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I did a rm -rf foldername in an attempt to delete a folder containing 10,000s of 25KB files.

Question Why is it taking so long (Almost 30 minutes)?

Why did the server became extremely slow, even though htop shows very low CPU % utilization? The process is taking up only 0.0% CPU and 0.2% MEM? But somehow the Load average is 10!

htop

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iotop

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high hard drive activity? –  Lorenzo Von Matterhorn Mar 14 '13 at 1:07
    
Is there a way to check how much IO % the process is using? iotop? Anyway to speed up the deletion of all files in a directory? –  Nyxynyx Mar 14 '13 at 1:09
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Some file systems handle small files better than others. A smaller blocks size (set when formatting) for the file system will generally improve operations on small files. As an example I can mention that having the gentoo portage tree (~128 thousand files under 100kb) on a reiserfs3 filesystem has improved the time it takes to resolve package dependencies. –  Ярослав Рахматуллин Mar 14 '13 at 1:33

2 Answers 2

You need to nice the process to reduce CPU load and ionice the process to reduce I/O load on the disk:

ionice -c 3 nice -n 19 echo foo

This should create a process that runs with the least favorable CPU and I/O scheduling.

You can confirm with:

ionice -p 19574
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You cannot combine "nice" priority by means of "ionice -c 3 -n", since that "-n" affects the priority inside the I/O priority class 3, "idle" (which in my linux accepts 0-7). I am afraid you need to use two commands instead (ionice and [re]nice). –  esperanto Mar 19 '13 at 15:14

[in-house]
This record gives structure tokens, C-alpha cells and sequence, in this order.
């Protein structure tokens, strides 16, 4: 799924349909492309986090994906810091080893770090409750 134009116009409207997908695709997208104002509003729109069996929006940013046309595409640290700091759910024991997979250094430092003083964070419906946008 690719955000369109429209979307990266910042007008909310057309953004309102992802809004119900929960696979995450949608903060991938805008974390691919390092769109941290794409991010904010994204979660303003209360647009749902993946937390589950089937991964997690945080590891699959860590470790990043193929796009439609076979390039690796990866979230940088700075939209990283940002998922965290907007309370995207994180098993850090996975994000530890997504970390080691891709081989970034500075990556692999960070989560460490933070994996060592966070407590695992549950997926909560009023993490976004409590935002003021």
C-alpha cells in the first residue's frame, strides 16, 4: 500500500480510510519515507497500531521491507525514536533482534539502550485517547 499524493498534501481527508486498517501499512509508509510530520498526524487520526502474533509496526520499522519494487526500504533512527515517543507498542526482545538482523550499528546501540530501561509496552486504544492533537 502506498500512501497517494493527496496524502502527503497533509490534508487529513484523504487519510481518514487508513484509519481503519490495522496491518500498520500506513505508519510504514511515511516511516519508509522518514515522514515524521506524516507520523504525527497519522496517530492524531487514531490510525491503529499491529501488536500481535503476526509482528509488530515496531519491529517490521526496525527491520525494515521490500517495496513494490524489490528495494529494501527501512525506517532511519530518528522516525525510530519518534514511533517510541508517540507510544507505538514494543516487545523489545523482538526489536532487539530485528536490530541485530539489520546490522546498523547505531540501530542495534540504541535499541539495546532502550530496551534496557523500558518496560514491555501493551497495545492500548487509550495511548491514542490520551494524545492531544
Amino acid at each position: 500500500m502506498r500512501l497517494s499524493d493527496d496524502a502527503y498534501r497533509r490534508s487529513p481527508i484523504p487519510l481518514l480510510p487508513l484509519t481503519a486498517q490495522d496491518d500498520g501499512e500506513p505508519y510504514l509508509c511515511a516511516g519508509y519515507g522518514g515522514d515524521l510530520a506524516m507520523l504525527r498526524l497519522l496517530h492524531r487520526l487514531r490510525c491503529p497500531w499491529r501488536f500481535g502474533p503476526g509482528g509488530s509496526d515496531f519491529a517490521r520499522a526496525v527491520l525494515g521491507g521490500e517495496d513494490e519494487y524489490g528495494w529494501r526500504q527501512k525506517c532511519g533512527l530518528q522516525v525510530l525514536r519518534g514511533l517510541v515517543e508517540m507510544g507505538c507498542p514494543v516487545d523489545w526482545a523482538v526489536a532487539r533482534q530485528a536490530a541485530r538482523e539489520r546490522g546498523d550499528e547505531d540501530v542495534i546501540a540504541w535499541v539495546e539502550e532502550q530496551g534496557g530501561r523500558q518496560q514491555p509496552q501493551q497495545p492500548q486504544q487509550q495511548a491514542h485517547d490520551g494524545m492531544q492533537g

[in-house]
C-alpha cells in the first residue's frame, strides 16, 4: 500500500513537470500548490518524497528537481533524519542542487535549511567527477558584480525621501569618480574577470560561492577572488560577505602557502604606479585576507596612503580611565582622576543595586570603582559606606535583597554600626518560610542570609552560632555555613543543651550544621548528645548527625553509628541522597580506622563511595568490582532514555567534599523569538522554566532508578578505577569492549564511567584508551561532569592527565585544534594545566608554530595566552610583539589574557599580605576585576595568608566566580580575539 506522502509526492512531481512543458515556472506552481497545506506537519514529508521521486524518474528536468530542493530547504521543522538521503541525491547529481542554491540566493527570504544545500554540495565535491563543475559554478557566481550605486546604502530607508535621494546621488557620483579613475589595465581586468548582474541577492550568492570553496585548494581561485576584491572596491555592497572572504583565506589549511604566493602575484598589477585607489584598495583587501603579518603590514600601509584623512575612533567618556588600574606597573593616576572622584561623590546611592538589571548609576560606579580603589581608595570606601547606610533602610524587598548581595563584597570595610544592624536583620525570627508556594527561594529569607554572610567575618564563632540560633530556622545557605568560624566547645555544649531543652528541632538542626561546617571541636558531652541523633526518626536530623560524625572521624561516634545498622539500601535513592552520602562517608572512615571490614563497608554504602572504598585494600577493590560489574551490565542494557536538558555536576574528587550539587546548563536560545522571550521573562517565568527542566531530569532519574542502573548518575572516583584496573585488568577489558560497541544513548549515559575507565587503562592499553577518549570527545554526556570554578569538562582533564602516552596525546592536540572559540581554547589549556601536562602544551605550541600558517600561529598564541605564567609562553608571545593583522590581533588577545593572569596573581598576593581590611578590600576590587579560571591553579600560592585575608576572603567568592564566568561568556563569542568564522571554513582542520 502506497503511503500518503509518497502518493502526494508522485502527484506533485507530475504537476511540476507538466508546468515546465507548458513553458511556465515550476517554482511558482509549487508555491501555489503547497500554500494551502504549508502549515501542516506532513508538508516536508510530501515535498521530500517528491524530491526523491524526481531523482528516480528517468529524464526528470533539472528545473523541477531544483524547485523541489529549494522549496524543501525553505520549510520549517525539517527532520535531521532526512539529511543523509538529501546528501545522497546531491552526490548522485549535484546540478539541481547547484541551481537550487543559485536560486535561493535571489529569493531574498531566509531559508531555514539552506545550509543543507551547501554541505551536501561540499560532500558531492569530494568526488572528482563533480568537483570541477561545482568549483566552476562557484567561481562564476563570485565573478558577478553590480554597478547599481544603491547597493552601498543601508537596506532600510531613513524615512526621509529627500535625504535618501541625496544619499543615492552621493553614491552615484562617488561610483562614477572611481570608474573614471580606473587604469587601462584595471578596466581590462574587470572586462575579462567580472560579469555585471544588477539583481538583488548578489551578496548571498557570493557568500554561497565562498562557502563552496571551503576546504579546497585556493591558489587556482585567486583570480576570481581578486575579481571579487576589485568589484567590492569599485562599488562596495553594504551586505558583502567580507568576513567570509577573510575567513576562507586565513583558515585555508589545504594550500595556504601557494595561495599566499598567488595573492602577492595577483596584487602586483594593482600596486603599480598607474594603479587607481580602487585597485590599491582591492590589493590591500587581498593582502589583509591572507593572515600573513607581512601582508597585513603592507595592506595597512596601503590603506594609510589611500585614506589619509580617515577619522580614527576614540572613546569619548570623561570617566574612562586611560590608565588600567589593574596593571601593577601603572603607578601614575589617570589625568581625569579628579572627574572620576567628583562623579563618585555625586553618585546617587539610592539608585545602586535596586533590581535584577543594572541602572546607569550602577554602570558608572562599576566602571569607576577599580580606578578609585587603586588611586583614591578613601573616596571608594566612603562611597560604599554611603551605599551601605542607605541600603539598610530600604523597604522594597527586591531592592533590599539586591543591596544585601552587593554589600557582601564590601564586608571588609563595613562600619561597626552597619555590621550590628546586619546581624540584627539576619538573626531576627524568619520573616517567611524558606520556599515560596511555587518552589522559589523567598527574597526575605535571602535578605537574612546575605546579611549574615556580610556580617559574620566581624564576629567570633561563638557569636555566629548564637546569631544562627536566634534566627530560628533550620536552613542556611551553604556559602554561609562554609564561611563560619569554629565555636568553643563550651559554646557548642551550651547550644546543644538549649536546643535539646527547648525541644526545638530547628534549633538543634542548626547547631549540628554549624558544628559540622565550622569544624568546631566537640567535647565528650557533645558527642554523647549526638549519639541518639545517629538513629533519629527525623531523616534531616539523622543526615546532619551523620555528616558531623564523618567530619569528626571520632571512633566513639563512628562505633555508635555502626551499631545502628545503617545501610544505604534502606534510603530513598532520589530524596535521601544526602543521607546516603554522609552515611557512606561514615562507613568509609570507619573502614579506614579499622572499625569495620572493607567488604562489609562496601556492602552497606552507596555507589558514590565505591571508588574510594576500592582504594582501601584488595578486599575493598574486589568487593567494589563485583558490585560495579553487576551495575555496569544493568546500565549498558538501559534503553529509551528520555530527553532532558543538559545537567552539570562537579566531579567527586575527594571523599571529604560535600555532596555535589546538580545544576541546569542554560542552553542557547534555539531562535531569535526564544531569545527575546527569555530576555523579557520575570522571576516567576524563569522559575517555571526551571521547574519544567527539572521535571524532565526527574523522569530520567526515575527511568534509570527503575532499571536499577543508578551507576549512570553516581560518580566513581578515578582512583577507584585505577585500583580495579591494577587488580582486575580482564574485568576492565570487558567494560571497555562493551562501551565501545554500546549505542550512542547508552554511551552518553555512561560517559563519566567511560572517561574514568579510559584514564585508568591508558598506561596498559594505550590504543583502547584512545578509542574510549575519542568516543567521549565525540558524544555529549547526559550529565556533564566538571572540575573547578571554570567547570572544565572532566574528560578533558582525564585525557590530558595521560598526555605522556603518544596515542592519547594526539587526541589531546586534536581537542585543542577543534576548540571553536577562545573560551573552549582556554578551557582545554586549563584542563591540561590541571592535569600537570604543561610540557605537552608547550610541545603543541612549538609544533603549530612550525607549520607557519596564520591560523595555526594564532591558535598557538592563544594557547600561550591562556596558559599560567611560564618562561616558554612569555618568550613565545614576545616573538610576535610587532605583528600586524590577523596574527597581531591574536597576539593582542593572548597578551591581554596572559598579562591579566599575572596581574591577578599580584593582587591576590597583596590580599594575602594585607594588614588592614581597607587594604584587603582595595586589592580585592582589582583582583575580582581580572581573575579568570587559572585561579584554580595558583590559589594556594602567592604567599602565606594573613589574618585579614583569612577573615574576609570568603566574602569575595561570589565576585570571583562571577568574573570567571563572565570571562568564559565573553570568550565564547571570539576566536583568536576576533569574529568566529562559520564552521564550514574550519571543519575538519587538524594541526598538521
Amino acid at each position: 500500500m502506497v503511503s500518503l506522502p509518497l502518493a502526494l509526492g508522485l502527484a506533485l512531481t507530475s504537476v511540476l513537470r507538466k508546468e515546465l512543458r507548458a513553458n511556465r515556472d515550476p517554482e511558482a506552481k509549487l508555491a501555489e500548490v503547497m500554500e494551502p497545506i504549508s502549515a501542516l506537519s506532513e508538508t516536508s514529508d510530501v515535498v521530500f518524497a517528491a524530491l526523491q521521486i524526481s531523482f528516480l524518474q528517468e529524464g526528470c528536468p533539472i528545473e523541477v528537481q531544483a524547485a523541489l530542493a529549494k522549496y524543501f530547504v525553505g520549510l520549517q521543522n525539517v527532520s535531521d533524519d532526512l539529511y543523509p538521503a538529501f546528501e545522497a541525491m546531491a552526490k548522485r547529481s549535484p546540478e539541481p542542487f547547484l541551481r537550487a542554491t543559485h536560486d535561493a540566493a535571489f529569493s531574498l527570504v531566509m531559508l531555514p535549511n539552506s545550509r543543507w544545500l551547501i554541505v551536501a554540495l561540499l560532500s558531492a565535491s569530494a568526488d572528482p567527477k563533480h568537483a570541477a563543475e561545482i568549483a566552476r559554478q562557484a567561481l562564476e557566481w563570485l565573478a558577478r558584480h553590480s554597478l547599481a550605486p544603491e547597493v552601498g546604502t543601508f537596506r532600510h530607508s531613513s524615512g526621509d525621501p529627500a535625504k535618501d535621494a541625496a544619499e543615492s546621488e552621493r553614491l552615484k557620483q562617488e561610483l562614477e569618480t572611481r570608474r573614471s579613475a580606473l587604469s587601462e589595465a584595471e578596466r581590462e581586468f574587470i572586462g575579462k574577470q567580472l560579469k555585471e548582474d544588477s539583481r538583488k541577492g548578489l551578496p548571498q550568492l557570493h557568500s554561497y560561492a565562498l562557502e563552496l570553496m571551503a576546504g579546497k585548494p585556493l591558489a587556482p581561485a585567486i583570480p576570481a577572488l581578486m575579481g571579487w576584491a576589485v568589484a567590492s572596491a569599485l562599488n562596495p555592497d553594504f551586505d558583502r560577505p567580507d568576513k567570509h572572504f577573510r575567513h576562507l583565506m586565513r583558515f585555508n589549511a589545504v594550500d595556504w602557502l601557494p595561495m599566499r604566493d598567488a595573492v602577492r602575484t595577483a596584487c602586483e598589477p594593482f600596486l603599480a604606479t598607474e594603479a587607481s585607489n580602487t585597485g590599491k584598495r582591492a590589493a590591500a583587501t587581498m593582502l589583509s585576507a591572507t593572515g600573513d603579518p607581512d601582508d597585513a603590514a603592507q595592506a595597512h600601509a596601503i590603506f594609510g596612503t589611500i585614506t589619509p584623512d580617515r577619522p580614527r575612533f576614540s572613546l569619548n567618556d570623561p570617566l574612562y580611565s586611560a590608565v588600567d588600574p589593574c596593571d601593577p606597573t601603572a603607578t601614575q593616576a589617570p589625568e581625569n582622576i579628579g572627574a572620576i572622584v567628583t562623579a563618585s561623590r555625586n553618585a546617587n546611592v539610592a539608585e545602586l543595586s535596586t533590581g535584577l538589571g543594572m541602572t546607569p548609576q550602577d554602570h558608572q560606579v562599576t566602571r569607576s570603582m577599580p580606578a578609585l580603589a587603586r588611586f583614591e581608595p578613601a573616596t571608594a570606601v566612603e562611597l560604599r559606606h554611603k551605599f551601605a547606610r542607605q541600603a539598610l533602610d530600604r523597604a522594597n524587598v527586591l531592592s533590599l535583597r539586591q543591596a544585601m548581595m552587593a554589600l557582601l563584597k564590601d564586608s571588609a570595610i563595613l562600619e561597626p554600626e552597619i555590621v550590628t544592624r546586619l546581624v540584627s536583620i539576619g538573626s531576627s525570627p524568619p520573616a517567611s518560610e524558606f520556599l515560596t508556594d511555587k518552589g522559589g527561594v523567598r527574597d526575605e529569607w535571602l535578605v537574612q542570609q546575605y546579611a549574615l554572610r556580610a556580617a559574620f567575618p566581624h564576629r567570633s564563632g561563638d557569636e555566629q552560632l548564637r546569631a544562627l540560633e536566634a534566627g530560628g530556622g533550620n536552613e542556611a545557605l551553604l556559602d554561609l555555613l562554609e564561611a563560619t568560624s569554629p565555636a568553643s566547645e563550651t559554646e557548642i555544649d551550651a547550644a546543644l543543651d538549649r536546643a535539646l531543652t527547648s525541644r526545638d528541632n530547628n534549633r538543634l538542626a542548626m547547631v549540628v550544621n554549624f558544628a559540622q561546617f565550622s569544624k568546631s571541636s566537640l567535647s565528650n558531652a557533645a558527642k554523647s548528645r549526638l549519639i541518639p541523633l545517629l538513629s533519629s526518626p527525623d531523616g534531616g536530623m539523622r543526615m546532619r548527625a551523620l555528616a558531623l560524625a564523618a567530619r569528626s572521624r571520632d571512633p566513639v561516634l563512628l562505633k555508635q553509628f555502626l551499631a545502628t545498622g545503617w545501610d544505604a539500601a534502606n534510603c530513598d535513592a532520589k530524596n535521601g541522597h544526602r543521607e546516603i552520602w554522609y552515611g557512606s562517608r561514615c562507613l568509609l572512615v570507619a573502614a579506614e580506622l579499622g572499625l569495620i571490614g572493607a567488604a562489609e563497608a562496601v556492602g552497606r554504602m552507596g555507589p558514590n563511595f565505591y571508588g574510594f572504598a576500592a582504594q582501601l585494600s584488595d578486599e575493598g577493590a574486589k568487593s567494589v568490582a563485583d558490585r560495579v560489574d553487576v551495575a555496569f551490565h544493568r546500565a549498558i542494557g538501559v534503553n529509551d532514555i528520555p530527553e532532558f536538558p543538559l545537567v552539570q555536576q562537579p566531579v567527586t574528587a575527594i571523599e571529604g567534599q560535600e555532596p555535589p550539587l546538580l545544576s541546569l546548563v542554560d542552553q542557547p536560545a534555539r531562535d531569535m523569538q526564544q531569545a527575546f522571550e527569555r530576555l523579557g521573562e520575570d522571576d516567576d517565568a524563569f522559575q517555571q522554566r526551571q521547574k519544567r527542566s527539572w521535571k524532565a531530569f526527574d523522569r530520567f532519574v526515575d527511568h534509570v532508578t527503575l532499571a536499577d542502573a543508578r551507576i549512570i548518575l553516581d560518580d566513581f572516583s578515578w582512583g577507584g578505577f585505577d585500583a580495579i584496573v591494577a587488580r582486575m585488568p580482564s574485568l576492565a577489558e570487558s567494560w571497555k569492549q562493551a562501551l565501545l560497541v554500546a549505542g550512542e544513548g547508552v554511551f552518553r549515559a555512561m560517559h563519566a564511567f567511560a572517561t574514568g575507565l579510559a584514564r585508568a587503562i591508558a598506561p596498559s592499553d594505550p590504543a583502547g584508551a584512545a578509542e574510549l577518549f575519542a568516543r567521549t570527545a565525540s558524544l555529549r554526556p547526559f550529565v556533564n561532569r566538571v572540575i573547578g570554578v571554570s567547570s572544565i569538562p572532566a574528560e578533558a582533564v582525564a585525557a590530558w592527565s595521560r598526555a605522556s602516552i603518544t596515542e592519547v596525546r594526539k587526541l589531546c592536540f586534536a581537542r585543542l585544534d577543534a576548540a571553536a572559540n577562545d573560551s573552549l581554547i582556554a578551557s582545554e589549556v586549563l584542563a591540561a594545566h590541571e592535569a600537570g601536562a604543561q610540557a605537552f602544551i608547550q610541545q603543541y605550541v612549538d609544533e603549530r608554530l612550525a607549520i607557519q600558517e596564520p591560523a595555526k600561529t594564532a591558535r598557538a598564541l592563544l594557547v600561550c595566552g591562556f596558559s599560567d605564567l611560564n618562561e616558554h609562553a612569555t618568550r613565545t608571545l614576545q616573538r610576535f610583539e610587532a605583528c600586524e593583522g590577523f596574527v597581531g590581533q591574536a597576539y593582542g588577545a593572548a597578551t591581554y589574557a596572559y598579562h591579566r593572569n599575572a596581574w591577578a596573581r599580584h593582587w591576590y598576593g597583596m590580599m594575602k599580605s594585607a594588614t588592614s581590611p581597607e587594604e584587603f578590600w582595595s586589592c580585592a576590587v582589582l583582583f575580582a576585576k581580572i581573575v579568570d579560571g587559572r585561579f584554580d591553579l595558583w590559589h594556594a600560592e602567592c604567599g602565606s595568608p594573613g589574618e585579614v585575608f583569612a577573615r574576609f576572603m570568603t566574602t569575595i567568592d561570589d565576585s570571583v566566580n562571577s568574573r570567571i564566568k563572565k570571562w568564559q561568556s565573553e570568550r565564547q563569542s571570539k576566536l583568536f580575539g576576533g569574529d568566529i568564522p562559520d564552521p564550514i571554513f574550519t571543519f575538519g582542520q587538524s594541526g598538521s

I was hoping this would work for me (using ionice), but unfortunately iotop still showed %99.99 disk usage. Tried ionice -c 3 rm -rf dir, ionice -c2 -p7 rm -rf dir, still no luck. Once it hit a large file, the load jumped from 1 to 24 in 30 seconds. Happened on a busy database server. –  Aaron R. Apr 11 at 18:08

lots of small files are typically difficult for filesystems/hard drives (the read/write heads have to thrash all over the place just to locate each file, and with them being so small, it extrapolates this effect). Either that or you have a lot your HDD is already doing, or it is failing.

nice -n 19 rm -rf directory

this will run 'rm' at the lowest priority.

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How can I reduce the IO priority of the process thats deleting the many files and hogging the IO? –  Nyxynyx Mar 14 '13 at 1:17
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nice -n 19 rm -rf directory –  SnakeDoc Mar 14 '13 at 1:19
    
Thanks, from iotop is appears that jbd2 is eating up alot of the IO, is there a way to prevent this? Like disable jbd2 for a directory where many small files are deleted/purged every day? Or will this have a negative performance impact in other areas? –  Nyxynyx Mar 14 '13 at 1:28
    
you could put them on their own partition and disable the journal for it (probably good anyways for stuff that is more or less "temp" files) check into noatime for your fstab file also, make sure you are on the most updated kernel for your distro/release. I think there have been some kernel patches regarding ext4 and journaling thrashing hard drives. –  SnakeDoc Mar 14 '13 at 1:30

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